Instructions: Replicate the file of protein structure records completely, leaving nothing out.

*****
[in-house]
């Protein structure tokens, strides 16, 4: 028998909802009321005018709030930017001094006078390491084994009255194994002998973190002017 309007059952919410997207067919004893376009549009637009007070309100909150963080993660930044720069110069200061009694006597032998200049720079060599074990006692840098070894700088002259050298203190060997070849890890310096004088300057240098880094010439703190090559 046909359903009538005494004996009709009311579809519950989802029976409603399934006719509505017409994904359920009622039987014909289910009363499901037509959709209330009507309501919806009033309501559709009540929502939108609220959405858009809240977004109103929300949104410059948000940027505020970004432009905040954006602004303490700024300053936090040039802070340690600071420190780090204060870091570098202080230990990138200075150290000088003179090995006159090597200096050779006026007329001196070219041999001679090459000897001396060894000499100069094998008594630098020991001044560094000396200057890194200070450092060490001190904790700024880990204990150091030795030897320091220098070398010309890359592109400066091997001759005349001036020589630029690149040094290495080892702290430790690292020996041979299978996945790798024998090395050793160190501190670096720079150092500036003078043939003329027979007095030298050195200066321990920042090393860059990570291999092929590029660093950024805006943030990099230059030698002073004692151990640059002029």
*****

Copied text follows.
[in-house]
């Protein structure tokens, strides 16, 4: 028998909802009321005018709030930017001094006078390491084994009255194994002998973190002017 309007059952919410997207067919004893376009549009637009007070309100909150963080993660930044720069110069200061009694006597032998200049720079060599074990006692840098070894700088002259050298203190060997070849890890310096004088300057240098880094010439703190090559 046909359903009538005494004996009709009311579809519950989802029976409603399934006719509505017409994904359920009622039987014909289910009363499901037509959709209330009507309501919806009033309501559709009540929502939108609220959405858009809240977004109103929300949104410059948000940027505020970004432009905040954006602004303490700024300053936090040039802070340690600071420190780090204060870091570098202080230990990138200075150290000088003179090995006159090597200096050779006026007329001196070219041999001679090459000897001396060894000499100069094998008594630098020991001044560094000396200057890194200070450092060490001190904790700024880990204990150091030795030897320091220098070398010309890359592109400066091997001759005349001036020589630029690149040094290495080892702290430790690292020996041979299978996945790798024998090395050793160190501190670096720079150092500036003078043939003329027979007095030298050195200066321990920042090393860059990570291999092929590029660093950024805006943030990099230059030698002073004692151990640059002029």